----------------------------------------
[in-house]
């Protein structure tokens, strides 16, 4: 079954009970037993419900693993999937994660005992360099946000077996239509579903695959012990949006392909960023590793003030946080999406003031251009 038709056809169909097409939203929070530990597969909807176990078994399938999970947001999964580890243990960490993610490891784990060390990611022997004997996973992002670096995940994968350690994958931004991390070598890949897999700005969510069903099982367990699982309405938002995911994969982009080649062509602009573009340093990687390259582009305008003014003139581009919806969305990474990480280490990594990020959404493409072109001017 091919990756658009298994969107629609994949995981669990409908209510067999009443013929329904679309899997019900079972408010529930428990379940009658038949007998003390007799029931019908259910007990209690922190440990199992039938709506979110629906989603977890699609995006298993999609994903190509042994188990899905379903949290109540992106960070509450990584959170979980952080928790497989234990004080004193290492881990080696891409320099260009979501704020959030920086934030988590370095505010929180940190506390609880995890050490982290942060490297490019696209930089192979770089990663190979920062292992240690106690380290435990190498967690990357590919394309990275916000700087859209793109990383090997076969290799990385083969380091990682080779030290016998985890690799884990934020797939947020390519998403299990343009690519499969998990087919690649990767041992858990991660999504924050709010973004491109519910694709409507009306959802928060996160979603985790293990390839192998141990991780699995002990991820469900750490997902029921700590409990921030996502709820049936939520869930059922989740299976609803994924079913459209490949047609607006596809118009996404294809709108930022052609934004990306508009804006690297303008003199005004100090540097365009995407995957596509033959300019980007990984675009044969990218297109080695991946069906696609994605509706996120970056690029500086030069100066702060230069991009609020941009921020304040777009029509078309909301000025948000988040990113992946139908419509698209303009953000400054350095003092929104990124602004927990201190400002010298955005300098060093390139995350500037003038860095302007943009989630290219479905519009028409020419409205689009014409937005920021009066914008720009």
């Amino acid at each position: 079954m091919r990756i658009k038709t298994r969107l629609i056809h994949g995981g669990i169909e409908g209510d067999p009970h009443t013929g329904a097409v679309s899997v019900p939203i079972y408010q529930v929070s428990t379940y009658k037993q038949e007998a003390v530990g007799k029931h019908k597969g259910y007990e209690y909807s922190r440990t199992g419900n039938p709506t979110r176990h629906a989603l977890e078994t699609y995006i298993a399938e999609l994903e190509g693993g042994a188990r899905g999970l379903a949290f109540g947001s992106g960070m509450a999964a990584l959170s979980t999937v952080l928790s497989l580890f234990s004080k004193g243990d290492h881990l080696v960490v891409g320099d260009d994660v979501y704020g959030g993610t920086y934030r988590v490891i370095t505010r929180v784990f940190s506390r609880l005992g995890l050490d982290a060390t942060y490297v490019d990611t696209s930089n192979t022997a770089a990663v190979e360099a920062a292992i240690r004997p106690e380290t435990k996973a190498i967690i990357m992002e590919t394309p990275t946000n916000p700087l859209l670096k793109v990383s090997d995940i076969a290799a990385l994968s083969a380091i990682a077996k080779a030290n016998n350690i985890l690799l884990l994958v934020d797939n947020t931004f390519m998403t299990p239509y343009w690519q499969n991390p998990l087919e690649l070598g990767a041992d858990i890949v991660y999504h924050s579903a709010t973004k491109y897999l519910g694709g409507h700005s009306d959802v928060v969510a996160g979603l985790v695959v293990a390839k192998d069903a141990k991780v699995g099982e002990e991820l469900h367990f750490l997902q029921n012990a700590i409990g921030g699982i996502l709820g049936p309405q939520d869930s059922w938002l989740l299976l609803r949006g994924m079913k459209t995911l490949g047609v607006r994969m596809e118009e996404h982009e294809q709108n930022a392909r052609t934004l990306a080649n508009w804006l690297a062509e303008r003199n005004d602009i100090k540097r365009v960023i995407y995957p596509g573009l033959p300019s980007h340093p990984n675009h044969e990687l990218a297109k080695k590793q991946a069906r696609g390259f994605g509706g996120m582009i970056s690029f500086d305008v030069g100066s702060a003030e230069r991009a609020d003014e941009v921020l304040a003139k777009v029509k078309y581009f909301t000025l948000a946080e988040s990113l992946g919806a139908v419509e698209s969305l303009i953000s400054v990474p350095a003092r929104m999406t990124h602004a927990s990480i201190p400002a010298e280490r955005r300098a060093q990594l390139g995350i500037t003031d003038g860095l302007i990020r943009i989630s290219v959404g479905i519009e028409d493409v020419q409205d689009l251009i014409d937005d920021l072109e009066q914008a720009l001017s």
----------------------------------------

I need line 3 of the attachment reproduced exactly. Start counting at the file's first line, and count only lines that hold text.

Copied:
């Amino acid at each position: 079954m091919r990756i658009k038709t298994r969107l629609i056809h994949g995981g669990i169909e409908g209510d067999p009970h009443t013929g329904a097409v679309s899997v019900p939203i079972y408010q529930v929070s428990t379940y009658k037993q038949e007998a003390v530990g007799k029931h019908k597969g259910y007990e209690y909807s922190r440990t199992g419900n039938p709506t979110r176990h629906a989603l977890e078994t699609y995006i298993a399938e999609l994903e190509g693993g042994a188990r899905g999970l379903a949290f109540g947001s992106g960070m509450a999964a990584l959170s979980t999937v952080l928790s497989l580890f234990s004080k004193g243990d290492h881990l080696v960490v891409g320099d260009d994660v979501y704020g959030g993610t920086y934030r988590v490891i370095t505010r929180v784990f940190s506390r609880l005992g995890l050490d982290a060390t942060y490297v490019d990611t696209s930089n192979t022997a770089a990663v190979e360099a920062a292992i240690r004997p106690e380290t435990k996973a190498i967690i990357m992002e590919t394309p990275t946000n916000p700087l859209l670096k793109v990383s090997d995940i076969a290799a990385l994968s083969a380091i990682a077996k080779a030290n016998n350690i985890l690799l884990l994958v934020d797939n947020t931004f390519m998403t299990p239509y343009w690519q499969n991390p998990l087919e690649l070598g990767a041992d858990i890949v991660y999504h924050s579903a709010t973004k491109y897999l519910g694709g409507h700005s009306d959802v928060v969510a996160g979603l985790v695959v293990a390839k192998d069903a141990k991780v699995g099982e002990e991820l469900h367990f750490l997902q029921n012990a700590i409990g921030g699982i996502l709820g049936p309405q939520d869930s059922w938002l989740l299976l609803r949006g994924m079913k459209t995911l490949g047609v607006r994969m596809e118009e996404h982009e294809q709108n930022a392909r052609t934004l990306a080649n508009w804006l690297a062509e303008r003199n005004d602009i100090k540097r365009v960023i995407y995957p596509g573009l033959p300019s980007h340093p990984n675009h044969e990687l990218a297109k080695k590793q991946a069906r696609g390259f994605g509706g996120m582009i970056s690029f500086d305008v030069g100066s702060a003030e230069r991009a609020d003014e941009v921020l304040a003139k777009v029509k078309y581009f909301t000025l948000a946080e988040s990113l992946g919806a139908v419509e698209s969305l303009i953000s400054v990474p350095a003092r929104m999406t990124h602004a927990s990480i201190p400002a010298e280490r955005r300098a060093q990594l390139g995350i500037t003031d003038g860095l302007i990020r943009i989630s290219v959404g479905i519009e028409d493409v020419q409205d689009l251009i014409d937005d920021l072109e009066q914008a720009l001017s």